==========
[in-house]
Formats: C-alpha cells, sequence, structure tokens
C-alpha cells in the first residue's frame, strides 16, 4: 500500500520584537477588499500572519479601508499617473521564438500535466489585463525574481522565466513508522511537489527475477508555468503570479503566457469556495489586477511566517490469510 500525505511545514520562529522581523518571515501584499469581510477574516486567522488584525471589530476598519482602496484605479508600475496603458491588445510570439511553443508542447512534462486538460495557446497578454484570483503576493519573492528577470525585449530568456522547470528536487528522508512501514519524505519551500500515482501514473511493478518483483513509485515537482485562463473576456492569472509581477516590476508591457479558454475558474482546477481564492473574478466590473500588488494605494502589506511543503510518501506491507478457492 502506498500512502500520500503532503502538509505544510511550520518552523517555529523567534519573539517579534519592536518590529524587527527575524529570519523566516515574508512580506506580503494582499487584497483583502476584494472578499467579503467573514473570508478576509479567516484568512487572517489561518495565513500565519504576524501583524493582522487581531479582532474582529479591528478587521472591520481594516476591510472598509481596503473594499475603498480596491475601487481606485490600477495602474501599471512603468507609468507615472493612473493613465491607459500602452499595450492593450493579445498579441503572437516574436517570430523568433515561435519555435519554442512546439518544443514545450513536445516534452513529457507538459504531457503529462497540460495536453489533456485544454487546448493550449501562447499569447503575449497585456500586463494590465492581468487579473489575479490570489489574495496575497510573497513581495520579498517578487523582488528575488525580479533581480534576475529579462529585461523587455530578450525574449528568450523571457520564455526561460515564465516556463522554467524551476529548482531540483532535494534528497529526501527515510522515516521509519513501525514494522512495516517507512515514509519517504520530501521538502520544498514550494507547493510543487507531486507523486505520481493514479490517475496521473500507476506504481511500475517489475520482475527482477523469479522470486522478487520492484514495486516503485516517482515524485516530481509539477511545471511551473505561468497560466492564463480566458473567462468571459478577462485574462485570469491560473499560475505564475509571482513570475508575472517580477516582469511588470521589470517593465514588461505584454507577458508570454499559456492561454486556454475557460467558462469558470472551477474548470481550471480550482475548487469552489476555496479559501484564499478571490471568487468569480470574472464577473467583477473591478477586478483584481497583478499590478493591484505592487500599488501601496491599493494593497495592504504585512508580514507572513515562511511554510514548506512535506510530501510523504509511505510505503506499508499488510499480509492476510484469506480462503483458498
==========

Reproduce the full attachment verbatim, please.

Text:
[in-house]
Formats: C-alpha cells, sequence, structure tokens
C-alpha cells in the first residue's frame, strides 16, 4: 500500500520584537477588499500572519479601508499617473521564438500535466489585463525574481522565466513508522511537489527475477508555468503570479503566457469556495489586477511566517490469510 500525505511545514520562529522581523518571515501584499469581510477574516486567522488584525471589530476598519482602496484605479508600475496603458491588445510570439511553443508542447512534462486538460495557446497578454484570483503576493519573492528577470525585449530568456522547470528536487528522508512501514519524505519551500500515482501514473511493478518483483513509485515537482485562463473576456492569472509581477516590476508591457479558454475558474482546477481564492473574478466590473500588488494605494502589506511543503510518501506491507478457492 502506498500512502500520500503532503502538509505544510511550520518552523517555529523567534519573539517579534519592536518590529524587527527575524529570519523566516515574508512580506506580503494582499487584497483583502476584494472578499467579503467573514473570508478576509479567516484568512487572517489561518495565513500565519504576524501583524493582522487581531479582532474582529479591528478587521472591520481594516476591510472598509481596503473594499475603498480596491475601487481606485490600477495602474501599471512603468507609468507615472493612473493613465491607459500602452499595450492593450493579445498579441503572437516574436517570430523568433515561435519555435519554442512546439518544443514545450513536445516534452513529457507538459504531457503529462497540460495536453489533456485544454487546448493550449501562447499569447503575449497585456500586463494590465492581468487579473489575479490570489489574495496575497510573497513581495520579498517578487523582488528575488525580479533581480534576475529579462529585461523587455530578450525574449528568450523571457520564455526561460515564465516556463522554467524551476529548482531540483532535494534528497529526501527515510522515516521509519513501525514494522512495516517507512515514509519517504520530501521538502520544498514550494507547493510543487507531486507523486505520481493514479490517475496521473500507476506504481511500475517489475520482475527482477523469479522470486522478487520492484514495486516503485516517482515524485516530481509539477511545471511551473505561468497560466492564463480566458473567462468571459478577462485574462485570469491560473499560475505564475509571482513570475508575472517580477516582469511588470521589470517593465514588461505584454507577458508570454499559456492561454486556454475557460467558462469558470472551477474548470481550471480550482475548487469552489476555496479559501484564499478571490471568487468569480470574472464577473467583477473591478477586478483584481497583478499590478493591484505592487500599488501601496491599493494593497495592504504585512508580514507572513515562511511554510514548506512535506510530501510523504509511505510505503506499508499488510499480509492476510484469506480462503483458498